MINI-REVIEW: J. R. Ward’s CONSUMED

ConsumedWhen I first started to read romance again, after a thirty-year hiatus (ah, the “lost years”), one of the first romances I read was J. R. Ward’s Lover Eternal (2006), a romance novel I thought at once execrable and utterly compelling. Really, I couldn’t put it down, even though I was embarrassed for enjoying it and yet thinking how laughably bad it was. I can’t say I experienced the same reader self-hatred reading the first of Ward’s new non-vampiric “Firefighters” series, Consumed. Maybe it was the first flush of allowing myself to read romance again, but I’d gained some distance from Consumed in a way I hadn’t with Lover Eternal, though I read it with the same enthusiasm and rueful self-doubt. I can now recognize what makes Ward compelling: there’s a hyperbolic physicality to her characters, a gritty underbelly feel to her setting, and a rawness to it all that makes for a powerful formula. There’s NOTHING small-town cutsie or gentle about Ward’s world and she’s pretty fearless about writing her characters’ edginess. I liked that about her and I liked Consumed, though, at times, it bugged the heck out of me.

Ward’s hero and heroine are firefighters, sharing camaraderie and danger and as the novel opens, one unforgettable night of love-making. They’re on their way to a fire, one that will change their lives irrevocably. Ward’s hero, Danny Maguire, is ripped, every movement rippling muscles and always described with clothes that barely contain his body. Ward’s comic-book-hero proportions for her heroes distinguishes: it’s a deliberate trope for her. She does no less for her heroine: Anne Ashburn is strong, capable, smart … and, at the end of that fire, thanks to a recklessness that matches Danny’s, disabled, ending career and what was, at best, a fragile, new-found possibility of a relationship with Danny. To complicate matters further, Danny is implicated in her injury and injured by her carelessness.

In the months that follow, Danny and Anne lick wounds and make a slow way to recovery. Of the two, Anne emerges stronger, physically making her disability no more an impediment to her life than her gender was to her previous profession. She takes a job as an arson investigator and is soon embroiled in revealing corruption in one of the vilest, creepiest villains I’ve encountered in a romantic suspense novel. Danny, on the other hand, is haunted by loss. His twin brother, also a firefighter, died in a fire gone badly, as did a friend, and the loss and guilt mixed up with his love for Anne have left him with one beer too many and a chip on his shoulder a mile-wide. He’s insubordinate, snarly, brooding, and on a path of sure self-destruction. Until Anne returns to his life … his hotheadedness remains, but suddenly, he’s got a reason to live, making sure Anne isn’t hurt, helping and supporting her. It’s easy to peg Danny an “alpha”. He’s not diffident about telling Anne, in no uncertain terms, he’s going to protect her. However, there’s such a strength and smarts to Anne, and such respect for her on Danny’s part, that I thought Ward navigated this line well.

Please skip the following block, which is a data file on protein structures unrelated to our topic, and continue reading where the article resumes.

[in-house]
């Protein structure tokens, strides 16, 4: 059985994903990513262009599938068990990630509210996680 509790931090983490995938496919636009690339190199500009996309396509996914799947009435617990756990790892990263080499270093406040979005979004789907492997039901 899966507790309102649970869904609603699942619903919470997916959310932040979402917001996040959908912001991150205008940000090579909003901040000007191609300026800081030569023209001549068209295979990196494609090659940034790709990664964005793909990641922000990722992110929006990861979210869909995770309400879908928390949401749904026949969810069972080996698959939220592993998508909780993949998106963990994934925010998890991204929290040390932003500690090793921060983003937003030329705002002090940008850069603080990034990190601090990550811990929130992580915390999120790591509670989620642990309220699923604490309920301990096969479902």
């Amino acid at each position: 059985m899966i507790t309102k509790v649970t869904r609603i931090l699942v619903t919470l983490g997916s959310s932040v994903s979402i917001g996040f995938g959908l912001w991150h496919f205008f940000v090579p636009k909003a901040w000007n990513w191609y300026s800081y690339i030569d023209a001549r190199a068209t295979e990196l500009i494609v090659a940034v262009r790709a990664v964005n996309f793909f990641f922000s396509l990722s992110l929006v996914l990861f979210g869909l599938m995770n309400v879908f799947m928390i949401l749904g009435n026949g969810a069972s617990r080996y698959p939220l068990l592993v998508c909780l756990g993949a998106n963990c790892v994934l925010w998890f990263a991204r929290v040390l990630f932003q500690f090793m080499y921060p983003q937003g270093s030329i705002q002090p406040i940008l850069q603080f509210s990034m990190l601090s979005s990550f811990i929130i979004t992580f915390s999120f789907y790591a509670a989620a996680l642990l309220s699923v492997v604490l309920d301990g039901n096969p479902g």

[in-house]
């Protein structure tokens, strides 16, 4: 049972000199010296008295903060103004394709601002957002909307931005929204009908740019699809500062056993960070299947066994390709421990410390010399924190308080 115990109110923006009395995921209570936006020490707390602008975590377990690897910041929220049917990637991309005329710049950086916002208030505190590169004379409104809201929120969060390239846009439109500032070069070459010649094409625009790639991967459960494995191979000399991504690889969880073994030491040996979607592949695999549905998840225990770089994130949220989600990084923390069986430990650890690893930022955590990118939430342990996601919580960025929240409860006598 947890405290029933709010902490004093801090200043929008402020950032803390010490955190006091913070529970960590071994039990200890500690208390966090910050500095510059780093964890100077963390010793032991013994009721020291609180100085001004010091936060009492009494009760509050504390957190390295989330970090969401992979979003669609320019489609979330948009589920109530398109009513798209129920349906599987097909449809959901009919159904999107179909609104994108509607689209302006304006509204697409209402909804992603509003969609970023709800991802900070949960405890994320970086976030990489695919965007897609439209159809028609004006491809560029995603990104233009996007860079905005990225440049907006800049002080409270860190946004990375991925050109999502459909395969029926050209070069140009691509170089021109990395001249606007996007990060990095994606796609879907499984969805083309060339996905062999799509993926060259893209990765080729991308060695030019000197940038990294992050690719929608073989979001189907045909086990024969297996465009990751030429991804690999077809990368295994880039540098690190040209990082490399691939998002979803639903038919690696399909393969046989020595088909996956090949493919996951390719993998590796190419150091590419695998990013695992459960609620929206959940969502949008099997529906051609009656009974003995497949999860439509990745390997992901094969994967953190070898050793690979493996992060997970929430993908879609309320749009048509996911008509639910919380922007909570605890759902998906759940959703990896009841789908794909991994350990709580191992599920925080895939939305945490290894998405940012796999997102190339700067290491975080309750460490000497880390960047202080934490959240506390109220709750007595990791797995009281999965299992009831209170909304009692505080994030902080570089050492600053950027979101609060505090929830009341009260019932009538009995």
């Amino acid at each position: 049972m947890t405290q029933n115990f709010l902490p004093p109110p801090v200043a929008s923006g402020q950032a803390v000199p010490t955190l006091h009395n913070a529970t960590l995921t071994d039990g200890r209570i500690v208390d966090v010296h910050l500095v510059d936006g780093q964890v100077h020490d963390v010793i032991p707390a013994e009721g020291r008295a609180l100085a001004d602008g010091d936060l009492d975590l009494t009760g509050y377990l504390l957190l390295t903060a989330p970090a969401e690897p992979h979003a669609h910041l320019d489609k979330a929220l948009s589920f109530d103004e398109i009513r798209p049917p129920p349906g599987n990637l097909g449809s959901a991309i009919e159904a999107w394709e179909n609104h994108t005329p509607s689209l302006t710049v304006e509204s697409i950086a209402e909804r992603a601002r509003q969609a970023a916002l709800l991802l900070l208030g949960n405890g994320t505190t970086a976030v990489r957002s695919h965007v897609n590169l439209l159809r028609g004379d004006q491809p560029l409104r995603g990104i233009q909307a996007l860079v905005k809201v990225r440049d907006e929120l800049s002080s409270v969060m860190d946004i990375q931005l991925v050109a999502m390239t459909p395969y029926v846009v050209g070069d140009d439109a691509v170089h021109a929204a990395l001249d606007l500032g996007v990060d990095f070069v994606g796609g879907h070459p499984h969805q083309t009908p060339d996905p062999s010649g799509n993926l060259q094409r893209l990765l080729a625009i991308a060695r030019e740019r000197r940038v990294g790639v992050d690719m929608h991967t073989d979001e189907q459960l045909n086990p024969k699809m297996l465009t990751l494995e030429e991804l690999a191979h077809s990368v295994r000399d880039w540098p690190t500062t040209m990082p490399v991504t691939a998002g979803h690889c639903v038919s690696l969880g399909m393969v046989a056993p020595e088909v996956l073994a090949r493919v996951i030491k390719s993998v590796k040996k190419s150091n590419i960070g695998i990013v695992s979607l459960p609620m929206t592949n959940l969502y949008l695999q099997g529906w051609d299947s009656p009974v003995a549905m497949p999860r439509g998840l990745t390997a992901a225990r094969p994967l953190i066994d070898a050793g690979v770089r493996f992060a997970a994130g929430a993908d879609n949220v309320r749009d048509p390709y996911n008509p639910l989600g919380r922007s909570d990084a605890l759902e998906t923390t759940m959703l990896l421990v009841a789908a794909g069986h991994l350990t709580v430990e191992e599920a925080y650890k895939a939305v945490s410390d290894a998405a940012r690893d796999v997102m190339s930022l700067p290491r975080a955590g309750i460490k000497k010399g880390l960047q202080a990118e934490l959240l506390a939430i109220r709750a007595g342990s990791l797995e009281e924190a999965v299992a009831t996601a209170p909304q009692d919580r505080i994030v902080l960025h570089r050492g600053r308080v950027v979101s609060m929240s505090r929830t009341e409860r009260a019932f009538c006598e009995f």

I liked Danny and Anne together: their demons subside and we’re left with two tormented souls expressing tenderness and devotion. I also liked Danny and Anne apart: their apart demons come to the foreground and Ward handled them with insight. Anne’s coming-to-terms with her disability is as important as forging a relationship with a loving mother she never respected, a brother she keeps at arms-length, and opening a heart that she’s shut off from love. Danny, in turn, makes being in love with Anne the reason he makes his way to dealing with PTSD, grief, survivor’s guilt, and anger. 

Where does Ward fail? Honestly, she has some writing quirks I disliked, metaphors that don’t quite work, awkward turns of phrase, a lack of elegance. But her pacing clips along and the rawness of her characters’ lives, setting, and emotions is more like a clanging bell than a pretty tinkle. I didn’t always love it, but I couldn’t look away either. She messes up Danny and Anne’s dark moment, when their relationship experiences a seemingly terrible rift. Given how she’s bonded Danny and Anne to that point, what breaks them up is puerile and not in keeping with their personalities. The mystery is left hanging, but maybe it’ll be resolved in a following book? Nevertheless, so much is healed and we leave Danny and Anne in such a good place that I was forgiving of the latter elements. Ugh, I hate to say it, but I’ll probably be back for book #2. With Miss Austen, we say Ward’s Consumed offers “real comfort,” Emma.

J. R. Ward’s Consumed is published by Gallery Books. It was released on October 9th and may be found at your preferred vendor. I received an e-galley from Gallery Books, via Netgalley.

2 thoughts on “MINI-REVIEW: J. R. Ward’s CONSUMED

  1. I couldn’t help the chuckle at your description of Ward’s propensity to write ripped heroes with clothes that barely contain all that muscle. There is indeed a comic book hero flavor to those descriptions. Like the unfortunate mental image that always pops into my head of mild Bill Bixby/Dr. Banner ‘Hulked’ out a la Lou Ferrigno with shirt in tatters and pants shredded because those bulging muscles just won’t be contained. But hopefully not er green. Or angry. You wouldn’t like him when he’s angry. 😉

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    • HA! Great minds think alike because it was EXACTLY the Incredible Hulk that Ward’s hero made me think of. I give her credit: she’s not afraid of overblown physicality. She’s manages to write alpha-teddy-bear and I kind o’ like it …

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